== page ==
D) Dysplastic lesions of the cerebellum Lhennitte Duclos Disease : Histology of both the cases was more or less similar. The Purkinje cell layer was absent. The granular cell zone composed of large, abnormal neurons had merged with molecular layer. In the molecular layer, unlike in normal cerebellum thick myelinated fibers running horizontally were seen, at places they were vertical. There was irregular gliosis in both the layers. Bodian silver stain confirmed the haphazardly arranged thickened axons in between the abnormal ganglion cells. Immunoreaction using monoclonal antibody for neuronal cytoskeletal proteins showed strong reactivity of the hypertrophied axons and the perikarya of the abnormally large granule cells indicating their dysplastic nature. However staining pattern was variable, like diffuse somatic labeling in some and focal in other areas. In addition, one case showed increased number of calcified vessels in the white matter. None of the abnormal neurons were labeled by tau or ubiquitin antibody.

Discussion

Cerebral cortical dysplasia is a heterogeneous disorder of cortical development and organization. Inutero migrational abnormalities account for most cases of cortical dysplasia. The histopathological appearance is often varied, making recognition and classification difficult. The present study reviews the histological spectrum of abnormal neurogenesis and their cytoskeletal pathology which would probably explain the temporal evolution of lesions during organogenesis.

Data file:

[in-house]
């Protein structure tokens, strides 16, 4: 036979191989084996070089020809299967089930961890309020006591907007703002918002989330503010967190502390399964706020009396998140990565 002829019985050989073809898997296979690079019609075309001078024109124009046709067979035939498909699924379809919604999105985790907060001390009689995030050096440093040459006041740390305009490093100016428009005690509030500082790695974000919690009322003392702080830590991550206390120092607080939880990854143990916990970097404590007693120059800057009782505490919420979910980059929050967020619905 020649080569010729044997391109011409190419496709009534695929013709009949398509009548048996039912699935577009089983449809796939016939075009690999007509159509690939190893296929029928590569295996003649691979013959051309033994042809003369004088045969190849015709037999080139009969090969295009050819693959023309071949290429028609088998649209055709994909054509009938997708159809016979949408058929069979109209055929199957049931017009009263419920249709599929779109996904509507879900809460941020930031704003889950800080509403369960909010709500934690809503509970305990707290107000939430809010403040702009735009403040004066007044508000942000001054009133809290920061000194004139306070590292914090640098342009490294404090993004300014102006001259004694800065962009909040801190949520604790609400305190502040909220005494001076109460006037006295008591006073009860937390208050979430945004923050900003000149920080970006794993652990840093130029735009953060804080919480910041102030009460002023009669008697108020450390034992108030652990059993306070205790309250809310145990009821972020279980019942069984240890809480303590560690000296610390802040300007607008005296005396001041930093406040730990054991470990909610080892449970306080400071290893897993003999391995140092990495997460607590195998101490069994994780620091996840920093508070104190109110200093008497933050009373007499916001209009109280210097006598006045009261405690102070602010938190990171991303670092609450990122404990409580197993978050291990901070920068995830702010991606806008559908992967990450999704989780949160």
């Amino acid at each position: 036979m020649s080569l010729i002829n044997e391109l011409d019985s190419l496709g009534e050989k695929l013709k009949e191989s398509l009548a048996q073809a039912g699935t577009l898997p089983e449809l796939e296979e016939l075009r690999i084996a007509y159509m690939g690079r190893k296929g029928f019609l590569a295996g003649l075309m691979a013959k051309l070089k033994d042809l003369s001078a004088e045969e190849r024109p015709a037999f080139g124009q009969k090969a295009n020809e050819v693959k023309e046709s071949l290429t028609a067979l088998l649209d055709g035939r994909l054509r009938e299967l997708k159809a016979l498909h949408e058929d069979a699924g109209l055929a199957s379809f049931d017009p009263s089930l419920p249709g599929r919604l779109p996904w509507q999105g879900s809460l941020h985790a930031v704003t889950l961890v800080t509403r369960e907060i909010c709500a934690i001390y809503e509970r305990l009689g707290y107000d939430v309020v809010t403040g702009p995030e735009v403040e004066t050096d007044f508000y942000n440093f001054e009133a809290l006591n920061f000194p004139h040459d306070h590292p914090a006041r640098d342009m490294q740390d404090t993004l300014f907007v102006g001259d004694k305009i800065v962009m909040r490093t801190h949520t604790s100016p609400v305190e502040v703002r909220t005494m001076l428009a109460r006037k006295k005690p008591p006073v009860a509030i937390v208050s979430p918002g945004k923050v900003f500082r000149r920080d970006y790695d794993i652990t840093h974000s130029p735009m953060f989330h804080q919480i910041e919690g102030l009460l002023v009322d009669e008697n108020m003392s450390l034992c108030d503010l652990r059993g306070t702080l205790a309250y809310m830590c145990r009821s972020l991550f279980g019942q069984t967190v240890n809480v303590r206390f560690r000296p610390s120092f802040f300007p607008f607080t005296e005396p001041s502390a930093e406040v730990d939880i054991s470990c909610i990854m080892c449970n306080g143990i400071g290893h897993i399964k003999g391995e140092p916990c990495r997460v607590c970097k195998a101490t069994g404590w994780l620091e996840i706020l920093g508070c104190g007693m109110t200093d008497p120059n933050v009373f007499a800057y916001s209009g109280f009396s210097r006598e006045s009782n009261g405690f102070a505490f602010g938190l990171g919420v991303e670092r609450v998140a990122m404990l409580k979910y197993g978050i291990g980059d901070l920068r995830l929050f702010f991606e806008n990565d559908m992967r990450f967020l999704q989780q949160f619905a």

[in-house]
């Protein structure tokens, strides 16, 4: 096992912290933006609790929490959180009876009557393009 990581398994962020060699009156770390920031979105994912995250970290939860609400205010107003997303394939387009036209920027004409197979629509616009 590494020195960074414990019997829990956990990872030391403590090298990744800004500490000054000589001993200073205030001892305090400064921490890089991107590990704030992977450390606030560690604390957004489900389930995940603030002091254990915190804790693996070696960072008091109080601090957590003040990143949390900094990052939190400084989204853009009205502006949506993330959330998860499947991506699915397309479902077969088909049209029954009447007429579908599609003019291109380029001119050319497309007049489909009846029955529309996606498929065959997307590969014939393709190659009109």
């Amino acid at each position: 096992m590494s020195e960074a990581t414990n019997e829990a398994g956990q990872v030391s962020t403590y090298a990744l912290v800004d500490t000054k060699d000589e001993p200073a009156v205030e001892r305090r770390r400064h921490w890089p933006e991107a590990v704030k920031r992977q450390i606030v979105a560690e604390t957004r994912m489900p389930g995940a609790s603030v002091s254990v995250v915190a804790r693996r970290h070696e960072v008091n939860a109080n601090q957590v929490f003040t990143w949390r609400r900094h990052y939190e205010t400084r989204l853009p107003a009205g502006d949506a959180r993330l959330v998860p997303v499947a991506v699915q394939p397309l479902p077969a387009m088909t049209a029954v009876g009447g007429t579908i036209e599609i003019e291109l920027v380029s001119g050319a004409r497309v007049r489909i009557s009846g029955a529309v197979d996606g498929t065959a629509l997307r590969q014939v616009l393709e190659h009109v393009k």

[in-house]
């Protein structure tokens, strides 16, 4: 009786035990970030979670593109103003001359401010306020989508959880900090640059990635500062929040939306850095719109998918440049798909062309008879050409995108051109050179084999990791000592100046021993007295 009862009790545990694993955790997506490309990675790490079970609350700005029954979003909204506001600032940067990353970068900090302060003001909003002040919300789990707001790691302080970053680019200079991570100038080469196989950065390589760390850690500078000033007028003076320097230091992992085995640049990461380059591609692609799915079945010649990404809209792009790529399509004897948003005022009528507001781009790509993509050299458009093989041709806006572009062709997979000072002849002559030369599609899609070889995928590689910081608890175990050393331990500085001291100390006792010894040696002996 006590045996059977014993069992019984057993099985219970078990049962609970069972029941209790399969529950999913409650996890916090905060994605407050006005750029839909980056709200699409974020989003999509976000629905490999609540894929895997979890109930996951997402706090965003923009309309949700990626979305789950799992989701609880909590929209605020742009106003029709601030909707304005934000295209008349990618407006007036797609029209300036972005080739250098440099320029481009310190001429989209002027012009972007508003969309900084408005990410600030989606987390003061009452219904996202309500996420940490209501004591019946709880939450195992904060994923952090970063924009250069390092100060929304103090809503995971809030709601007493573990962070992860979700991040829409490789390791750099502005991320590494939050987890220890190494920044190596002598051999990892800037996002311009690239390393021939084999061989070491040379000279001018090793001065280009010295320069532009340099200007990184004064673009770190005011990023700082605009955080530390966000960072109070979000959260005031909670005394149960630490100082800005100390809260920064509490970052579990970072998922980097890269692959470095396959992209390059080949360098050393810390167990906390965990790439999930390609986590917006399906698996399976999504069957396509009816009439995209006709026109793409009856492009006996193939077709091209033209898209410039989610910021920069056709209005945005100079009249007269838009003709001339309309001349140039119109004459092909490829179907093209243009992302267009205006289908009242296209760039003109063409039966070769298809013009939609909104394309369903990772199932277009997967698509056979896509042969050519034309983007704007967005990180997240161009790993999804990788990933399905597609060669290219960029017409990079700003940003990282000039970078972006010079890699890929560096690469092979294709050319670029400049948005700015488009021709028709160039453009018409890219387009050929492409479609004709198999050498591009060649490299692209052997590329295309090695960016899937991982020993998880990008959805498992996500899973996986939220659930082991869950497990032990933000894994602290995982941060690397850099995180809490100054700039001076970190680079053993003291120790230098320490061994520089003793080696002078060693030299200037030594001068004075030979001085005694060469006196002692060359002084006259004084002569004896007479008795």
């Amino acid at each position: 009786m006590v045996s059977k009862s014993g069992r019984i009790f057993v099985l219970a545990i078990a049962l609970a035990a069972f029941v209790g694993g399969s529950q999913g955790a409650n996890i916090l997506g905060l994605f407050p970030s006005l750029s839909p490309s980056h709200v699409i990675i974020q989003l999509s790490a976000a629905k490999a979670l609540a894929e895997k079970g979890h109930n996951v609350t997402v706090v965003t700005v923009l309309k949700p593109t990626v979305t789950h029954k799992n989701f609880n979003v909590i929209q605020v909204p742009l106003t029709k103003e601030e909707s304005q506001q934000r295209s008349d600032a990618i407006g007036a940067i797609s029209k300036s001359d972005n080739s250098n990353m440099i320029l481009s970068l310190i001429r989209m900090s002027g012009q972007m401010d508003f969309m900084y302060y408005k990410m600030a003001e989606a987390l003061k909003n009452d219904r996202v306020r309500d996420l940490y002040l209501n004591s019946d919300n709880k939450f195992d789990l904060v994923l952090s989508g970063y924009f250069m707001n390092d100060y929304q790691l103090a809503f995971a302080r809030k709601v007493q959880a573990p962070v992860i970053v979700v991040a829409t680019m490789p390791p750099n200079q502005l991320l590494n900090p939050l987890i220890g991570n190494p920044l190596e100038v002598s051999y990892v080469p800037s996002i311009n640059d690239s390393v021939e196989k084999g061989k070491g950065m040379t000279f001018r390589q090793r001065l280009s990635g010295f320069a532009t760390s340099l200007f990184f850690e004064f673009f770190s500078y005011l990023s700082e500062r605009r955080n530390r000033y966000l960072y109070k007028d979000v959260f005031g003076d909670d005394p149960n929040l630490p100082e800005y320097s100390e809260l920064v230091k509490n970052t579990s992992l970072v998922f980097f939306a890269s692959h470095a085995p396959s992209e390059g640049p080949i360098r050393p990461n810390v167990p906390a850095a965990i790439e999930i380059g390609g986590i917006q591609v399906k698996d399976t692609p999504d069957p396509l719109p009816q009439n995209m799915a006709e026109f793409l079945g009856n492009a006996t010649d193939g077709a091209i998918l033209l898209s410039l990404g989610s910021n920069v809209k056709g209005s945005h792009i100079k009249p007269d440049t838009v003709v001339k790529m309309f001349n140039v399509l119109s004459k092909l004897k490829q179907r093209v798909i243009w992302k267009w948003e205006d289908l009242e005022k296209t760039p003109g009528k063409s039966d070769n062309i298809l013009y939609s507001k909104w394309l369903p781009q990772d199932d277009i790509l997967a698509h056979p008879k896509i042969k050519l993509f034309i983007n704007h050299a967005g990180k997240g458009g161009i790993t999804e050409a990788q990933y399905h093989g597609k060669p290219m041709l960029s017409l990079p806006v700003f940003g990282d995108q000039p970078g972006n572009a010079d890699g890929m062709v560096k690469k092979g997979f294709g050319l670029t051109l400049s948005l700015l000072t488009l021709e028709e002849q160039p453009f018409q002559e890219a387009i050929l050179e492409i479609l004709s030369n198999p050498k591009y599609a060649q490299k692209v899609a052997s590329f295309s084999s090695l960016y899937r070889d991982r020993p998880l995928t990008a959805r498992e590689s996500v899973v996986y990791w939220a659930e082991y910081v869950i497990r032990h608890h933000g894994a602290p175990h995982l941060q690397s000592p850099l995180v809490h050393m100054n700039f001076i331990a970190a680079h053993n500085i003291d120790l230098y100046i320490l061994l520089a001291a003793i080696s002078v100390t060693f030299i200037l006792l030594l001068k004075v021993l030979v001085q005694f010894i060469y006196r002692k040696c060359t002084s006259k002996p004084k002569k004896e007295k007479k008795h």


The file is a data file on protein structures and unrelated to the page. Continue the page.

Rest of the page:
Of late the term cortical dysplasia had been used to refer microscopic cortical cytoarchitectural abnormalities related to neurons though glial elements also participate in the dysplastic process. As in all these conditions the white matter is also involved, microdysgenesis would probably be the better terminology to designate these conditions.10 The wide spectrum of lesions reflect the time of insults at different points during development. Arrest of migration at different sites depends on the time and extent of damage to radial glia. Prevalence of these conditions in the pediatric age group in association with various dysgenetic lesions in the nervous system suggest abnormalities either in the precursor cell proliferation, migration, glioneuronal - matrix interaction or programming during development. Though various factors have been implicated in the etiopathogenesis, genetic factors still play an important role in early migrational defect which result in severe forms of cortical dysplasia like hemimegalencephaly and tuberous sclerosis. Focal cortical dysplasia or neuronal migration disorder could be due to prenatal vascular etiology.11 Association of CD with DNT has been well documented in literature. These tumors are unique because of their stereotypic clinical, radiological and histological features. Their frequent occurrence in children with preferential location in supratentorial region and little or no cytological atypia suggest their origin during development of neocortex. In four of our seven patients with DNT, focal cortical dysplasia was noted suggesting the origin of these tumors from a dysplastic focus in the cortex. Disorganized neurons in the adjacent cortex with heterotopic neurons in the white matter probably reflect defect in neuroblast migration which continues to migrate postnatally. Clustering of neurons in the cortical ribbon close to surface possibly suggest abnormalities in tangential migration of neurons. Participation of both neurons and glial cells in these tumors without any malignant potential suggest some form of glioneuronal maturational dissociation. There was no cytoskeletal abnormalities in these arrested neurons. However synaptophysin immunoreactivity was variable and light in the dysplastic cortex as opposed to strong neuropil positivity in the normal cortex. This could possibly due to the conformational change in the synaptic vesicle membrane protein in the dysplastic cortex. Possibly DNT represent a tumoral form of cortical dysplasia or neoplastic transformation of a dysplastic focus. Rojiani et al12 found increased number of heterotopic neurons in the temporal lobe white matter compared to frontal and occipital lobes in apparently normal individuals. This could explain the increased frequency of DNT within the temporal lobe. Dumos Duport et al13 suggested the origin of DNT from subpial granular layer which is secondary germinal layer of the developing nervous system, remnants of which can be found in the temporal cortex of the preterm infants.